I believe EON took a cue from Fleming’s description of Lippe’s personal effects in creating a movie version of the novels non-descript watch. A watch made out of a gold coin would certainly be expensive and ostentatious, at least according to Fleming’s sensibility. However, if any of you have direct knowledge and supporting documentation to the contrary with respect to the Count Lippe watch please let me know.
George Lazenby’s Pre-Daytona Cronograph Model Reference 6238
Rolex 6238 Pre-Daytona Chronograph
In the movie On Her Majesty’s Secret Service, George Lazenby as James Bond is seen wearing two different Rolex watches. Bond’s main watch was a Rolex Submariner model reference 5513. Since the 5513 Submariner was one of the subjects of my previous article, it will not be discussed here. Bond dons another watch when going undercover as Sir Hilary Bray Baronet. That watch was a Rolex chronograph model reference 6238.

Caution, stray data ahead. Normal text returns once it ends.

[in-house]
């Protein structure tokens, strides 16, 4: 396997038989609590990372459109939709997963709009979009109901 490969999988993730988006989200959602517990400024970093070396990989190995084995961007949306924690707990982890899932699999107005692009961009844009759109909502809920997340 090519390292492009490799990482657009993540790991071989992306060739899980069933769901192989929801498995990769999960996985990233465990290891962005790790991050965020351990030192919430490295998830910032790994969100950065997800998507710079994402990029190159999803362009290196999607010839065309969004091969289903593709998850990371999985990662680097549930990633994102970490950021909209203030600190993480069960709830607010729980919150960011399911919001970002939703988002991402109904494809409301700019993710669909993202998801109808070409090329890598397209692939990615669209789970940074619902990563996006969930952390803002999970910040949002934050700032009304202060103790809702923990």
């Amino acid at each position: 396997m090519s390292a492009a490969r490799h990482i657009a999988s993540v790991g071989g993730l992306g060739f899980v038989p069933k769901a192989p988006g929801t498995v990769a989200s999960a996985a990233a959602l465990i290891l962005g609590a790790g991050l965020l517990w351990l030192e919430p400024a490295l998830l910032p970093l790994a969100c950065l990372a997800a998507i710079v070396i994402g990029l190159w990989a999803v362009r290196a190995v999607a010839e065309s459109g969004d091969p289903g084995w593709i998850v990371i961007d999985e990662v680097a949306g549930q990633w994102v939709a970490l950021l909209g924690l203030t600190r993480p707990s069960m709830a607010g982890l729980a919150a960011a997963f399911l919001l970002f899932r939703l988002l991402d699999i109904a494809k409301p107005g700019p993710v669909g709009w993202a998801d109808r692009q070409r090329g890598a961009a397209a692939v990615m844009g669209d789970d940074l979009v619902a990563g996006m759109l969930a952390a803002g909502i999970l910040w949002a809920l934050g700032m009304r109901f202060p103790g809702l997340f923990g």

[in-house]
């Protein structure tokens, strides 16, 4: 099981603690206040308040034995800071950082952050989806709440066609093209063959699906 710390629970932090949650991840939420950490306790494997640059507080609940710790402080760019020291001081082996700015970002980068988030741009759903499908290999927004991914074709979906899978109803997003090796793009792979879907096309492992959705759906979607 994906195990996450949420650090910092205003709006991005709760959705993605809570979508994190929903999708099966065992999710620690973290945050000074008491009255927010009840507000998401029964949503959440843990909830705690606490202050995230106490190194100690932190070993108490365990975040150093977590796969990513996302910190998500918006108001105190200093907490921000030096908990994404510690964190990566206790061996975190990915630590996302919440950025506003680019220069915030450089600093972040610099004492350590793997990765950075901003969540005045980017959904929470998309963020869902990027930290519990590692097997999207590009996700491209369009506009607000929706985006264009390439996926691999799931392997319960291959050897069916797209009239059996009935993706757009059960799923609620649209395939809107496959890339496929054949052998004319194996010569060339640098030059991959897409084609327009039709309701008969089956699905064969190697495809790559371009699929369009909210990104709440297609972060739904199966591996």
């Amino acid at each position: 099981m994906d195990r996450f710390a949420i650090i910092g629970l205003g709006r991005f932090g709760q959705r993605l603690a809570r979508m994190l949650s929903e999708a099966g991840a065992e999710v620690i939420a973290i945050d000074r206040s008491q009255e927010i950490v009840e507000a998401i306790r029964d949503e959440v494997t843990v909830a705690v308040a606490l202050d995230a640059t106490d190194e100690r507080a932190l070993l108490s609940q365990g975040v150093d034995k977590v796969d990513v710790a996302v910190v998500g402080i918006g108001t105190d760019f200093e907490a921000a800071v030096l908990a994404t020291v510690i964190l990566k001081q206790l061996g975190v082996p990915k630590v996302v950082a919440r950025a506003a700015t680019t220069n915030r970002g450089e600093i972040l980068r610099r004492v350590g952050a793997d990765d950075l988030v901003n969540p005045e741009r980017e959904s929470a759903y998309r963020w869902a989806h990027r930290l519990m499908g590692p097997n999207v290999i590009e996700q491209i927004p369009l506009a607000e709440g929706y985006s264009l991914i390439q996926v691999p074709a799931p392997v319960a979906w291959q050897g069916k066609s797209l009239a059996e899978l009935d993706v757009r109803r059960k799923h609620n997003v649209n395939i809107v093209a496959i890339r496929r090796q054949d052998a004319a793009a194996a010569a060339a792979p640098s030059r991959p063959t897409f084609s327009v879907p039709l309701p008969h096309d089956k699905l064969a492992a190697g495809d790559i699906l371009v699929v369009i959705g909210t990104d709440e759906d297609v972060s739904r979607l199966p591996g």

The 6238 is often referred to as the pre-Daytona because it preceded the 6239, the first chronograph in the Rolex stable to be called a Daytona. Initially, the 6239 had only “Cosmograph” printed on the dial. Later, the 6239 had both “Cosmograph” and “Daytona” printed on the dial. The 6238 shares the same case as the 6239, however the 6239 had the tachymetric scale engraved on the bezel rather than on the outer edge of the dial like the 6238. Apart from dial colorations, this is the only real difference between the 6238 and the 6239. The 6239 was apparently the model worn by Paul Newman in publicity photos for the movie Winning and also apparently appeared on his wrist much later while on the cover of an Italian magazine. The 6239 worn by Paul Newman had an exotic colored dial with the base dial one color and the sub-dials a contrasting color. Today Daytona Cosmographs with an exotic dial are referred to by some collectors as Paul Newman dials regardless of the model reference number and are particularly sought after, commanding outrageous prices.